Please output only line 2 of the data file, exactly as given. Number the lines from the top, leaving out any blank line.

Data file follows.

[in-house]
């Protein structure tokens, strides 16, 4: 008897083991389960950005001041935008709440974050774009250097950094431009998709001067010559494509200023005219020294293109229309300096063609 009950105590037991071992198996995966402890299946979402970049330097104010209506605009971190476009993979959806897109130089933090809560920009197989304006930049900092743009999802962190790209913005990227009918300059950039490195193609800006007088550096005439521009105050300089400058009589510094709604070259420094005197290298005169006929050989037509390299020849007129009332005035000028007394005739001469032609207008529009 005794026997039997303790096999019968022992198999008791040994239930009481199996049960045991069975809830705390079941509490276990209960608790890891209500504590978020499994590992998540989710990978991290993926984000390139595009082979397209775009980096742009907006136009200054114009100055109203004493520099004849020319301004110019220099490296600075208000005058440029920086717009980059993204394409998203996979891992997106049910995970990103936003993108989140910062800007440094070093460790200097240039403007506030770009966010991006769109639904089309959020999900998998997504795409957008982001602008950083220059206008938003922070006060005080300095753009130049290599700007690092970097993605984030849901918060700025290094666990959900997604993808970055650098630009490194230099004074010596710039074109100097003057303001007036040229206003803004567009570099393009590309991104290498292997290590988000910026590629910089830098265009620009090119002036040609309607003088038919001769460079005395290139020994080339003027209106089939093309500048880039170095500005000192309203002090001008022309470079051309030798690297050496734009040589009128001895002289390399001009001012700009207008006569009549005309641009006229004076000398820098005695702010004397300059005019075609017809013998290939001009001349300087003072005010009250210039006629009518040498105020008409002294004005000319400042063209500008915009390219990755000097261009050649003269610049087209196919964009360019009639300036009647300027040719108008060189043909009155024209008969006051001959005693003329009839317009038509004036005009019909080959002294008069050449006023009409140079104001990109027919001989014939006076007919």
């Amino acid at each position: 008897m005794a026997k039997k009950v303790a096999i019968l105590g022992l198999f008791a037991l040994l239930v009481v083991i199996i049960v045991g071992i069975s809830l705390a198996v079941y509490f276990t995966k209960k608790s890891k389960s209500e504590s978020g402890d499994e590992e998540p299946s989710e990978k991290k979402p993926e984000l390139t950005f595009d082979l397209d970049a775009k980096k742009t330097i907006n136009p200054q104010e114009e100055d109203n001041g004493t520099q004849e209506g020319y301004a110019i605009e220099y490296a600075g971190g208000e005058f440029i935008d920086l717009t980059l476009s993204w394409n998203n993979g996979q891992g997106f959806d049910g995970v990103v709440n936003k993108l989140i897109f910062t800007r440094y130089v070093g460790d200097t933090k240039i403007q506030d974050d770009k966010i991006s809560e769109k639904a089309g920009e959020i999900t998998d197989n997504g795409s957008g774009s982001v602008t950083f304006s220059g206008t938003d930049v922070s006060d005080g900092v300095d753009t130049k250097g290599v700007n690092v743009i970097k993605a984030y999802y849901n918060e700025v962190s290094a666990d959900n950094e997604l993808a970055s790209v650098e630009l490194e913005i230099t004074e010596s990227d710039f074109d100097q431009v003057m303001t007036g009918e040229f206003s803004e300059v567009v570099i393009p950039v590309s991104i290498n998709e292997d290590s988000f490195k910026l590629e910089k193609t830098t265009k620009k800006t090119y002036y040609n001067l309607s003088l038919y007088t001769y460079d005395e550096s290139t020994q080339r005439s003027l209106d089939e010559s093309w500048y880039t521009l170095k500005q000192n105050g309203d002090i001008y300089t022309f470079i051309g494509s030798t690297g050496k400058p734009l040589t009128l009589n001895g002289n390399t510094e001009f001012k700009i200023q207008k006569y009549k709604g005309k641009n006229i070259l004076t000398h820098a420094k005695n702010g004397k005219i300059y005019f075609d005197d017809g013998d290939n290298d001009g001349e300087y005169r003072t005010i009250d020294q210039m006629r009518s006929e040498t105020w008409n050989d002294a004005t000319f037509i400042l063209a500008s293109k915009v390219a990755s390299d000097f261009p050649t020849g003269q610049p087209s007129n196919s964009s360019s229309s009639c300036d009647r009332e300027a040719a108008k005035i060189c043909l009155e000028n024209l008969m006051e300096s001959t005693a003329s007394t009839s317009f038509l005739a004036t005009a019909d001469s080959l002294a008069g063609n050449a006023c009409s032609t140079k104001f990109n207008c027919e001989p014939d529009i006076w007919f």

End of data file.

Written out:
């Protein structure tokens, strides 16, 4: 008897083991389960950005001041935008709440974050774009250097950094431009998709001067010559494509200023005219020294293109229309300096063609 009950105590037991071992198996995966402890299946979402970049330097104010209506605009971190476009993979959806897109130089933090809560920009197989304006930049900092743009999802962190790209913005990227009918300059950039490195193609800006007088550096005439521009105050300089400058009589510094709604070259420094005197290298005169006929050989037509390299020849007129009332005035000028007394005739001469032609207008529009 005794026997039997303790096999019968022992198999008791040994239930009481199996049960045991069975809830705390079941509490276990209960608790890891209500504590978020499994590992998540989710990978991290993926984000390139595009082979397209775009980096742009907006136009200054114009100055109203004493520099004849020319301004110019220099490296600075208000005058440029920086717009980059993204394409998203996979891992997106049910995970990103936003993108989140910062800007440094070093460790200097240039403007506030770009966010991006769109639904089309959020999900998998997504795409957008982001602008950083220059206008938003922070006060005080300095753009130049290599700007690092970097993605984030849901918060700025290094666990959900997604993808970055650098630009490194230099004074010596710039074109100097003057303001007036040229206003803004567009570099393009590309991104290498292997290590988000910026590629910089830098265009620009090119002036040609309607003088038919001769460079005395290139020994080339003027209106089939093309500048880039170095500005000192309203002090001008022309470079051309030798690297050496734009040589009128001895002289390399001009001012700009207008006569009549005309641009006229004076000398820098005695702010004397300059005019075609017809013998290939001009001349300087003072005010009250210039006629009518040498105020008409002294004005000319400042063209500008915009390219990755000097261009050649003269610049087209196919964009360019009639300036009647300027040719108008060189043909009155024209008969006051001959005693003329009839317009038509004036005009019909080959002294008069050449006023009409140079104001990109027919001989014939006076007919």